A short poem read inside a hollow tree just as the rain was passing through, November 2015.
Monday, 23 November 2015
Monday, 9 November 2015
Some days begin with an open heart and an open mind. . .
And some days push these limits past understanding and comprehension, I believe stories do this when you embrace them properly, but they are always stories, never more than, even if we wish they were.
So Monday was spent tramping field edges and Quantock brambles in search for beacon trees and confluences of energy only my guide could discern.
It was with Gordon Field I travelled, an artist, friend, and in the last few years a tree dowser.
Firstly I am to be working with Cannington College at a Holy Well (St Agnes) which nestles in the southern edge of the Quantock hills in Somerset. Only recently did I find out about the well which itself is a simple medieval building with crystal clear water flowing freely from a medieval building to a gully made by the same students in relatively recent years.
Chatting with Gordon about the well he was keen to visit and dowse around the locality so a date was set, but before our appointment he remotely dowsed an Ordinance Survey map to trace lines which flow through this location (pictured). Now I must make a confession here as I am a pretty pessimistic (and a little condescending I admit) especially to Glastonbury healers and self asserting aura boasters, so it was great to be with Gordon, a man who has journeyed from a place I understand well - design and has his feet strongly placed on the earth. But although I am familiar with the place Gordon has come from, I am not so sure I understand the place he has found himself - which is talking to trees.
According to Gordon there are six lines passing through the well, the first of which is 2 miles wide. These lines also travel over the hill and cross at specific beacon points and it was our task after visiting the well to search out these beacon trees.
So - OK time to follow this one down the rabbit hole, I think it's time to explain how Gordon dowses with his Walnut wood rod to ask a question of a tree.
First he asks if the tree is well, and secondly if it would like to talk. A yes sees the rod moving, a no is no movement at all, and it is through this process of elimination which answers are sought. So if he were to ask a tree if it were more than 100 years old, and it was then the rod would move i.e. he would get a yes. He might then ask if it were more than 200 years old, if there was no movement on the rod then it was not more than 200 years old. By breaking this down into smaller and smaller parts he eventually arrives at a date for when the tree was planted.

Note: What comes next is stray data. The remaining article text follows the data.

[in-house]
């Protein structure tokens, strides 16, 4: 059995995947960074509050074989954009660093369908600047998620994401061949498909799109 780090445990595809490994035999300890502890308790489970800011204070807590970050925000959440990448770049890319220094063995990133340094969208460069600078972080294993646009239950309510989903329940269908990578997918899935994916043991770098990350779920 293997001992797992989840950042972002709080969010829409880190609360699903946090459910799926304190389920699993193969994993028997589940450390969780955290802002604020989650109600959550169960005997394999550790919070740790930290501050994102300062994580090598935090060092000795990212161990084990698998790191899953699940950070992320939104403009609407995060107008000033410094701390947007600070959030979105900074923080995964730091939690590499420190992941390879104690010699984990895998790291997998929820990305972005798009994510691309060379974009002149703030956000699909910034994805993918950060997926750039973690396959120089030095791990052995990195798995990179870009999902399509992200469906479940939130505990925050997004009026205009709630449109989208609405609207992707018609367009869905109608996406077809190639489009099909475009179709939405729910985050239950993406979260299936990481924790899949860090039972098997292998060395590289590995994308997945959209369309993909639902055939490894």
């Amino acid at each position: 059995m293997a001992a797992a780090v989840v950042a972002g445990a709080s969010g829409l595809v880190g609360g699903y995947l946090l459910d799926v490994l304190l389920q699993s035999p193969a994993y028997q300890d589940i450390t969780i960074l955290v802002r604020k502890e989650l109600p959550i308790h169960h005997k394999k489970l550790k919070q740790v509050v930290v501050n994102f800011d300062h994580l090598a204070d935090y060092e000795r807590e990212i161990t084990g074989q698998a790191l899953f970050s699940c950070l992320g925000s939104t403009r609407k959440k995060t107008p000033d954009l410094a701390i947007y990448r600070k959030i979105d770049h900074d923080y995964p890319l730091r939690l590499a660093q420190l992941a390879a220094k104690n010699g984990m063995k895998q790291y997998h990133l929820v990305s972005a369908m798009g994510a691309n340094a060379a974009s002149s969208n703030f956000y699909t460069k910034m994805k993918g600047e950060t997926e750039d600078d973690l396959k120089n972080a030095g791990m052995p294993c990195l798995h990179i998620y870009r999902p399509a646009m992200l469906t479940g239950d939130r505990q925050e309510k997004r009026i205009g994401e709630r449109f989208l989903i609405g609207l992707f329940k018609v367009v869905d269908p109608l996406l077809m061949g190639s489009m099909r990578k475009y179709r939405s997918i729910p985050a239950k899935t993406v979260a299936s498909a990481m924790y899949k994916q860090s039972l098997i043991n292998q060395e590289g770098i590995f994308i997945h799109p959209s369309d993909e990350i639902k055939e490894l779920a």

A month or two back I worked on The Gather-ing project (see previous blog) and in the Priory building adjacent to the Tithe Barn Gordon found a timber which he dowsed to ascertain the date it was installed. The timber informed him it was placed there some 634 years ago, and even more incredibly it was 500 years old when cut for that purpose. I remember Gordon informing me of this at the time and not really sure how to respond, but I noted and nodded and my curiosity was piqued.
So here you have not only a tree giving its age but a dead one to boot, I would not be alone in thinking
'Ladies and Gentlemen I believe we have now given leave to our sensibilities.'
But then, with storytelling I am constantly bending the world order to steel the truth inside a tale, was this any different? Here Gordon was reporting what the trees were telling him, and he is a level and sensible individual whom I have known for many years. He is not swayed by fad or fantastical whim, in fact he is both grounded and creative, and seemingly no more, which makes it all the more curious.
So I've broken it down into these steps
1 - Communing with trees
2 - Asking them questions in a way to get specific quantifiable data
3 - Communing with long dead trees with similar questions
4 - Communing with the Holy well itself
Whether you believe this or not I would just like to give you some of Gordon's answers and dispel with how they were divined. So on Monday, Gordon asked the well its age and incredibly he came upon not one but two dates, the first was the date water started to flow and the second was the date when humans began to visit. These dates were 11,120 and 5452 years ago, surpassingly precise and defined. It is interesting to note that the ice sheet retreated from Somerset and Northern Europe about 12,000 years ago which chimes surprisingly well with Gordon's dates.
Are they real, are they correct, I wonder.